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Japanese earthquake not-so-fun facts

March 14, 2011

(These have all been noted through several sources, but may still be factually incorrect if everyone just copied one false report.)

Updated: Monday, March 14th – New facts at the top

Houses and infrastructures devastated by a strong earthquake and tsunami in Otsuchi, Iwate Prefecture, Monday March 14, 2011. (Associated Press/Kyodo News)

Elevated radiation levels have been measured in Tokyo, 265kms away from the Fukushima nuclear power plant.

It took six minutes from the water entering town to houses being washed away: Video. Another One. Or This.

Before and after pictures of the Japanese landscape.

A new tsunami alert was not issued March 14th – but the power of the media had it widespread within minutes and the Japan Meterological Association scratching its head. (NHK Japanese TV is my most trusted video source.)

Some good infographics: Nuclear Plant Blasts, Anatomy of an Earthquake, The Aftermath, Japan Earthquake Facebook Statuses, The Quake.

Last July, OpenHazards.com predicted 22.8% chance of a 6.7 (or greater) Sendai earthquake within the year.

Japan accounts for about 20 per cent of the world’s earthquakes of magnitude 6 or greater.

People living within 30km of the nuclear power plant have been told to stay inside.

Tsunami waters reached over 10km inland in places.

Some of the best picture collections: New York Times,Washington Post, The Boston Globe.

Two full days after the quake, a 60 year old man was found 15km at sea floating on part of the roof of his house.

The Earth’s axis has shifted 10 cm following the Japan earthquake.

The video that hit me the hardest: Tsunami lays waste to the coastal town of Kamaishi. (via Citycaucus.com)

Twitter users you should be following right now: @daiwaka, @W7VOA, @kenmogi

Photograph from Kyodo/AP

Japan is arguably the most earthquake and tsunami-prepared country in the world.

This is one of the five strongest earthquakes ever.

It is the worst earthquake to ever hit Japan.

More than 50 aftershocks have been felt in Japan since the quake.

A second earthquake near Nagano, 12 hours later, was on a different fault line. This may mean more seismic activity for the whole ring of fire.

A city of 76,000 people is burning in northern Japan. A third of it is also underwater. (That’s like flames engulfing Nanaimo, BC)

The cooling system at two nuclear reactors is failing, with the possibility of a radiation leak or an explosion that could rival Chernobyl.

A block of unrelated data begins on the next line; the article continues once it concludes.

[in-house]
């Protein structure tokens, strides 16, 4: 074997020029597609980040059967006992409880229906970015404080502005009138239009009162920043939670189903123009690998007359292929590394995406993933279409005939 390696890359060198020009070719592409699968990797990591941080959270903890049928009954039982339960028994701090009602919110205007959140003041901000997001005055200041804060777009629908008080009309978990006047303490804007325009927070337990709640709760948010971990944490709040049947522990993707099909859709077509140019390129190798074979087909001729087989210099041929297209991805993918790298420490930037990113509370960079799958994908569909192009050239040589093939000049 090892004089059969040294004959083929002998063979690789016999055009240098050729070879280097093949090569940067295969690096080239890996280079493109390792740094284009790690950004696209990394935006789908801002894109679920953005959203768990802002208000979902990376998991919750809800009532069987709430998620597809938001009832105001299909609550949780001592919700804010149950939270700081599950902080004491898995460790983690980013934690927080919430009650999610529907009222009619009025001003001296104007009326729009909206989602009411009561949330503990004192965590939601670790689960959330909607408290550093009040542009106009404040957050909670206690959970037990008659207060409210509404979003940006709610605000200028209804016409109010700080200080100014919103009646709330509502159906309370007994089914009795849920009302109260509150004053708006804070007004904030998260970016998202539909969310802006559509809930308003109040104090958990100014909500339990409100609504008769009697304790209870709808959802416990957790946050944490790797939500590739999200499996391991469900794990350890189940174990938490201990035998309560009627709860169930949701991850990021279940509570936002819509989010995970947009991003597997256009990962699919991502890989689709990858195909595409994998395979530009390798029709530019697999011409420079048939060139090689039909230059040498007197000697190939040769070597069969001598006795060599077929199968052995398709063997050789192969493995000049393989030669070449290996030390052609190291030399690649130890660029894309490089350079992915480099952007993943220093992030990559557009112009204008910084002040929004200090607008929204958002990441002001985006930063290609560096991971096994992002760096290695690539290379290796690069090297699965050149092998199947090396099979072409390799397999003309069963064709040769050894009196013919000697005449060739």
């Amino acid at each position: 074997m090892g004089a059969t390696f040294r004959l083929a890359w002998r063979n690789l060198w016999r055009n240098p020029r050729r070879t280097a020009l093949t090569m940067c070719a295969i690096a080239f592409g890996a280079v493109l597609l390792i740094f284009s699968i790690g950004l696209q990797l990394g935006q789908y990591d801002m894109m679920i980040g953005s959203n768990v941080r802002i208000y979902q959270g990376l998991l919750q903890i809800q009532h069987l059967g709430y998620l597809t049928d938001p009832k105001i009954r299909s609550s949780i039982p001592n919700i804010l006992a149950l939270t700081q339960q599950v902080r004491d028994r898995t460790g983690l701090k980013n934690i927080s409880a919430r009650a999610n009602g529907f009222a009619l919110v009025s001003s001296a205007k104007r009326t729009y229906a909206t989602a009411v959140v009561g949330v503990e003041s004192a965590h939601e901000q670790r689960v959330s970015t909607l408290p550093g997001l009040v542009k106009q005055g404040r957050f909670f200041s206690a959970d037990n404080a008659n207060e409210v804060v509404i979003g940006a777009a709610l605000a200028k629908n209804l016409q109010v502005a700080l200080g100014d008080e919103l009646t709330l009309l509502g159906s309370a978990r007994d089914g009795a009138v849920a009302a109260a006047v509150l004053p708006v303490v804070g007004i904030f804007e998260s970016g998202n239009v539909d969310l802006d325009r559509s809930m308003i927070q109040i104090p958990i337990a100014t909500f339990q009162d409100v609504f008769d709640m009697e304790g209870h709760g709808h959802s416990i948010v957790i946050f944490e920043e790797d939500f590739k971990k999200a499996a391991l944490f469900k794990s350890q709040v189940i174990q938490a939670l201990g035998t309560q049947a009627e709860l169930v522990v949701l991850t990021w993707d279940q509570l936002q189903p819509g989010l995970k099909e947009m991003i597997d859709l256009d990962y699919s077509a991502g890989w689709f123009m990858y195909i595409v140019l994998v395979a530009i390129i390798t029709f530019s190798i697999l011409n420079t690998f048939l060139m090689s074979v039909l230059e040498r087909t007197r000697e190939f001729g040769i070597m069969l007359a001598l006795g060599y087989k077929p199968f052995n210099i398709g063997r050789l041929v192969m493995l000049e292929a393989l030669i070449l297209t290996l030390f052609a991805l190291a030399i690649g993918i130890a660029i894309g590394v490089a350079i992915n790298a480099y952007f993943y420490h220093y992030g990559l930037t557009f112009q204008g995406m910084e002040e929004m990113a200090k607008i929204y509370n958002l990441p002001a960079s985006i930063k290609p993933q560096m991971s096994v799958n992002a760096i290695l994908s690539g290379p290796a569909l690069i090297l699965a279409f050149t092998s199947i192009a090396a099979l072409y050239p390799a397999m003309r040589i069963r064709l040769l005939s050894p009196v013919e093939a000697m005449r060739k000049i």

The radiation level was 1000 times normal in the control room of #1 reactor at Fukushima-1 plant.

There are reports of anywhere between 5,000 and 88,000 people missing.

A commuter train and a cruise ship are missing.

The entire coast of Japan has permanently moved 2.4 metres after this earthquake.

It ruptured a patch of the earth’s crust that is 240km long and 80km wide.

Japanese TV reporting Ofunato is like a city after massive bombing.

The earthquake triggered a volcano to explode in Russia.

The Tokyo Tower was bent in the earthquake.

240 people were found alive on rooftops in the totally devastated Rikuzen Takada. Another 1,300 people are on the roof of the Sendai Airport waiting for rescue.

Tokyo Disneyland is flooded.

Japan earthquake 700 times larger than Haiti’s quake last year and 8,000 times stronger than the recent earthquake in New Zealand.

The tsunami was 10 metres high in places – that’s the height of the average two storey house.

NASA geophysicist Richard Gross calculated that Earth’s rotation sped up by 1.6 microseconds.

When a magnitude 7.3 quake shook earlier this week, it was barely news.

Eight million homes lost power. Most are still out.

The 50 most incredible photos of the tsunami and earthquake.

A tsunami can travel 800km/h – the same as a commercial airliner.

Tsunami waters carried cars, semi-trucks, shipping containers, boats, trains and even buildings that are still on fire.

Early damage estimates are in the ballpark of 100 billion dollars.

15 videos of the earthquake and tsunami.

The Japanese fault line isn’t like the San Andreas along California. It’s a subduction zone, comparative to faults in the Pacific Northwest zone. (For the Vancouver-Seattle area, this is what the tsunami could look like.)

Flames at the Cosmo oil refinery in Ichihara city were thirty meters high.

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3 comments

  1. cool, helped me with homework x


  2. and i got a gud grade!!!!!!!!!!!!!!!!!


  3. this information helped me alot thank you



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